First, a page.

FacialNetwork.com is also working to allow the scanning of profile photos from dating sites such as PlentyOfFish.com, OkCupid.com and Match.com.
But wait. Online dating profiles are private. You need a password to access the profiles that contain the photos. How will NameTag get around that?
It won't, but its users will.
Tussy said that users will be able to copy a photo from a dating site profile and then paste it into the app's site to conduct an image search - similar to what people might do with an image search on Google.
The app is currently in beta for Google Glass users, and will soon be released as an app for iOS and Android.
Tussy said in a news release that “Making Real-Time Facial Recognition work on Glass hasn’t been easy," but the developers managed it - all in spite of Google having announced that it's not yet supporting facial recognition for Glass.
Undoubtedly, the developer said, this reticence is "due to pressure from privacy groups", but FacialNetwork.com thinks that Google will eventually reconsider after it sees the "vast societal benefits" afforded by NameTag.
There are extremely good reasons for Google not to support facial recognition. What would make Google ignore the input from privacy groups and change its mind on this issue, I asked?
We bring Google+, Facebook, Twitter and all the other sites into real life social interactions, and we see that as the biggest reason for them to support us. NameTag has been created with a great respect for privacy and it is a tool that will greatly benefit our society and the lives of individuals. Our largest concern for our apps, especially our mobile apps, is balancing privacy with our new technology. We believe that we have found that balance and that Google and other mobile device providers will see that and allow us to officially utilize their platforms.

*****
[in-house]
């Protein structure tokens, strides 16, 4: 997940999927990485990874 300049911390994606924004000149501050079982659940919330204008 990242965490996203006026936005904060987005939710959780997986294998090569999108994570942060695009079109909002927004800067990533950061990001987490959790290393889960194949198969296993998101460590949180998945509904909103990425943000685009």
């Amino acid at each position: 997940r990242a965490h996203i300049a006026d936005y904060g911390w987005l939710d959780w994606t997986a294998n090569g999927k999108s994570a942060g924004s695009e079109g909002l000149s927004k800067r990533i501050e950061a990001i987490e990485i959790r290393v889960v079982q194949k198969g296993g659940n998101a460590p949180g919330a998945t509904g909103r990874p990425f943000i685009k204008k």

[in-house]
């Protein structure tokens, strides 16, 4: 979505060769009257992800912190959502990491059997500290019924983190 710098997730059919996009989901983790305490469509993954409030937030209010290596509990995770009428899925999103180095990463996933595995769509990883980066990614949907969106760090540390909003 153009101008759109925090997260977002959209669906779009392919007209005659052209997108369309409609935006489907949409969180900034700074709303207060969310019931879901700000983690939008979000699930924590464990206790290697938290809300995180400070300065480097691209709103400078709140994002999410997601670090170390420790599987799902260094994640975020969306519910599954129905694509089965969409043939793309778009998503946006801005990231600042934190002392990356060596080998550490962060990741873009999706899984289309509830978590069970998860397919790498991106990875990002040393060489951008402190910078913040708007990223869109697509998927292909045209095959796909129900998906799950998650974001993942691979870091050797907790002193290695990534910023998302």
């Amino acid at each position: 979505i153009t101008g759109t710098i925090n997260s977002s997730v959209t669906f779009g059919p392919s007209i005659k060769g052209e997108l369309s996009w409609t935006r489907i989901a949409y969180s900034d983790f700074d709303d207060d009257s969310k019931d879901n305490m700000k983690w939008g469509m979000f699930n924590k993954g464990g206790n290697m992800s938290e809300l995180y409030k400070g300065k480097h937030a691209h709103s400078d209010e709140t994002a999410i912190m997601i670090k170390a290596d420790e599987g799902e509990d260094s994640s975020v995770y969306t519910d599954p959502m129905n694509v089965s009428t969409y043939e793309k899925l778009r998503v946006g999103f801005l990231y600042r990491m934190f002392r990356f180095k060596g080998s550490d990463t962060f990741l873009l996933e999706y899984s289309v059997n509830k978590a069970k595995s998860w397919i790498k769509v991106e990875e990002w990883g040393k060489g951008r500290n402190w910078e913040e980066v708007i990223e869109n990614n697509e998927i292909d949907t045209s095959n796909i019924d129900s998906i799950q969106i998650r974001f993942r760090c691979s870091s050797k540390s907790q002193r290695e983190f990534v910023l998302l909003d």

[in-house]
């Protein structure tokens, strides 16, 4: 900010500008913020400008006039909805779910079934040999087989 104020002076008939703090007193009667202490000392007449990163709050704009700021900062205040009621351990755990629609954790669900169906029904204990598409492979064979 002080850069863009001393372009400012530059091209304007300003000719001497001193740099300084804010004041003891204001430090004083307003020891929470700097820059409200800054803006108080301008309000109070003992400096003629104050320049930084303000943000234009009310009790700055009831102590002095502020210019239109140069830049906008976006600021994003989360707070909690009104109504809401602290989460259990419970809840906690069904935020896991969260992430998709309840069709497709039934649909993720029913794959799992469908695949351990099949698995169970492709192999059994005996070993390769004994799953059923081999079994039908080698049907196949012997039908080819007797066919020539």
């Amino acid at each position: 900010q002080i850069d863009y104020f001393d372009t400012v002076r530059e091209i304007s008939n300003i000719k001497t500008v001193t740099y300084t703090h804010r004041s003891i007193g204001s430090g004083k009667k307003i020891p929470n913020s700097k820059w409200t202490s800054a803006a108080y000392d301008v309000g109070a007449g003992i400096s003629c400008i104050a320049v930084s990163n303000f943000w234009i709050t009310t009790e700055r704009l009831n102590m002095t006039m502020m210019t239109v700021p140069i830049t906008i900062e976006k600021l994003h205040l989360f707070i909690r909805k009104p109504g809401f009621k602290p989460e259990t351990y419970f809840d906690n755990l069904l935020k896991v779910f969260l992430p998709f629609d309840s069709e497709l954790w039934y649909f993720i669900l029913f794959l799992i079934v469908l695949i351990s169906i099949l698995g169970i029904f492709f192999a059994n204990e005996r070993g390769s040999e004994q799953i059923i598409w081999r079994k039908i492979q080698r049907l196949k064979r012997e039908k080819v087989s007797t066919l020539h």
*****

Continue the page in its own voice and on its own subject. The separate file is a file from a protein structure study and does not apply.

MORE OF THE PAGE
As far as I can tell, NameTag is balancing privacy and technology by giving its users the ability to control what information is displayed about them. The rest of us are left to our own resources and our own vigilance with regard to our images and our personal data.
So, use this as another excuse to check your privacy settings on all your social networks, and, as always, keep intimate photos and personal data as closely buttoned up as possible so that you're not letting apps that feed on publicly available data gorge themselves on yours.
Lisa Vaas has been writing about technology, careers, science and health since 1995. She rose to the lofty heights of Executive Editor for eWEEK, popped out with the 2008 crash, joined the freelancer economy, and is still writing at places like Sophos's Naked Security, CIO Mag, ComputerWorld, PC Mag, IT Expert Voice, Software Quality Connection, Time, and the US and British editions of HP's Input/Output. She wrote this for the Sophos Naked Security blog: http://nakedsecurity.sophos.com/2014/01/09/stalker-friendly-app-nametag-uses-facial-recognition-to-look-you-up-online/. Sophos is headquartered in Oxford, UK, www.sophos.com.